If you’re looking for a flexible job, there’s a great chance that you will be approached by someone about a multi-level marketing company. Is this just the business you have been looking for, or is it a great way to spend money and not make much? Well, that depends.
Multi-level level marketing is a business structure where sales consultants are rewarded not only for their own sales, but also for the sales of people that they have recruited to join the business (often called their “downline.”) Multi-level marketing is also called multi-level distribution, MLM, referral marketing, or network marketing. Names you might recognize include Pampered Chef, Scentsy, Oragami Owl, Avon, Tupperware and Rhodan & Fields.
Multi-level marketing companies typically use distributors or sales consultants to sell goods or services. When you sign up, you earn commissions from your sales, and you can recruit others to join and earn a portion of their sales, as well.
Multi-level marketing is attractive to many military spouses and service members because of the flexibility of the job and the opportunity to purchase products at discounted prices. Participants are independent contractors for tax purposes, meaning that they are responsible for their own expenses and taxes. Unfortunately, numerous studies have shown that most multi-level participants make very little money, if any. According to Robert Fitzpatrick, a business consultant and multi-level marketing expert, “Ninety-nine percent don’t ever make a net profit.”
Also, be aware that while most multi-level marketing companies are legitimate business, some multi-level marketing plans are actually illegal pyramid schemes. The difference is when the income is primarily derived from actual sales of a product or service, or whether income is primarily derived from recruiting new participants. It can be very difficult to tell the difference between legitimate multi-level marketing companies and pyramid schemes.
If you are thinking about joining a multi-level marketing company, ask these questions about the company:
- What are the products? Are they quality products at fair prices? Avoid products with questionable merits or excessive prices.
- How long has the company been in business? What is its general reputation? Every company has complaints – how are they handled?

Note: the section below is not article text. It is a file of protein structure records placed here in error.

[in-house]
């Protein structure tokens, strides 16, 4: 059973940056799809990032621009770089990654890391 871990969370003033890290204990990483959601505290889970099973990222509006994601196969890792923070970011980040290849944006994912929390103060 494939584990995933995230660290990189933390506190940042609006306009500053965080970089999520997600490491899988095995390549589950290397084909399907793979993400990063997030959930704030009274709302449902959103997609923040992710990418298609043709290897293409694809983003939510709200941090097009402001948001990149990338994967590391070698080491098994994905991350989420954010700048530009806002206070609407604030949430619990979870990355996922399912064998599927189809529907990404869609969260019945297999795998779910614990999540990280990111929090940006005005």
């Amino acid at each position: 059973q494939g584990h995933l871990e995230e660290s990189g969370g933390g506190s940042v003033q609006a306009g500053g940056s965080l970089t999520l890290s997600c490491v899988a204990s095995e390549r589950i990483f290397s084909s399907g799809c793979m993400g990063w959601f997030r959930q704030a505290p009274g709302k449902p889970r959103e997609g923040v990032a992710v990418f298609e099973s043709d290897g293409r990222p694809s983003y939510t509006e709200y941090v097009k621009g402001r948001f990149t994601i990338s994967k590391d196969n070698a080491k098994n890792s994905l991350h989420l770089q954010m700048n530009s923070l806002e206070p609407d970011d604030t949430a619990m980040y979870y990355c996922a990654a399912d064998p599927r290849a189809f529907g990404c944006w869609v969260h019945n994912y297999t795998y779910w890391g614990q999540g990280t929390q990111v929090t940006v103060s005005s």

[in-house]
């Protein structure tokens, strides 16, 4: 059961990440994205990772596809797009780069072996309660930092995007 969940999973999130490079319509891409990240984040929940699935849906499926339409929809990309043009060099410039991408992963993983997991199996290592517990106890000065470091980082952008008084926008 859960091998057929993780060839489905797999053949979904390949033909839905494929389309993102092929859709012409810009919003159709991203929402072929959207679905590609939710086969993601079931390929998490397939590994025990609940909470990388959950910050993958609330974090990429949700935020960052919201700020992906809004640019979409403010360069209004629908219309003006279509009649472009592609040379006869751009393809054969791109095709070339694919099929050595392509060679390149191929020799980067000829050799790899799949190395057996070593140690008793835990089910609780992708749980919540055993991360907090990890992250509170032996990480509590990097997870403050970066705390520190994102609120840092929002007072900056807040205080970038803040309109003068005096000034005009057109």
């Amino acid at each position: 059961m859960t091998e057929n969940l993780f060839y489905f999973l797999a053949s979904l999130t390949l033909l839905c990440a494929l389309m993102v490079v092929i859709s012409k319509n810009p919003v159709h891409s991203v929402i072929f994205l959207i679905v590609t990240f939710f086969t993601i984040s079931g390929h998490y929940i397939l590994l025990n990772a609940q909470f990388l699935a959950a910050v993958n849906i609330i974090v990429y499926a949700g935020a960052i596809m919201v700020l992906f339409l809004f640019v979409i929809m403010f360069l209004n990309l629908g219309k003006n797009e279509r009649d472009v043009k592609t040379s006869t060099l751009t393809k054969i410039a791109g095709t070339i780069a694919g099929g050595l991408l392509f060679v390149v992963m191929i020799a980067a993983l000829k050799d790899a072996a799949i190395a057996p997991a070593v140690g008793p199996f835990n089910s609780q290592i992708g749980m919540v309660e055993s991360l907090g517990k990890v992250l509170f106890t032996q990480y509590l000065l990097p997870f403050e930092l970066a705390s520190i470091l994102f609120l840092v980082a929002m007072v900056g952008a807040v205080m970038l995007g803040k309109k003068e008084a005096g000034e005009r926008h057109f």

- Is there a minimum level of participation to remain actively involved? Are you comfortable with that level?
- How is compensation structured? The majority of your compensation should come from your actual sales.
Then, ask these questions of the person who is trying to recruit you (and any other participants you can find):
- How long have you been involved with this company?
- How much money did you make last year, after expenses?
- How much time did you spend working on your business last year?
- What were your annual product sales last year?
- How many people have you recruited to work under you?
- What percentage of your income came from those you recruited, and what percentage came from your downline?
Many current and former participants in multi-level marketing companies are thrilled with their experience, it just usually isn’t for the money. Both my sister and I have kitchens stocked with Pampered Chef products, bought at a discount during our time as Pampered Chef consultants. Some people enjoy the opportunity to get out of the house and make new friends. Others enjoy the challenge of being a small business without having to deal with the product management side of things.
Understanding multi-level marketing can help you find an opportunity that offers real value and works for you and your family. Asking tough questions and having realistic expectations will increase the chances that you will be happy if you choose to join a multi-level marketing company.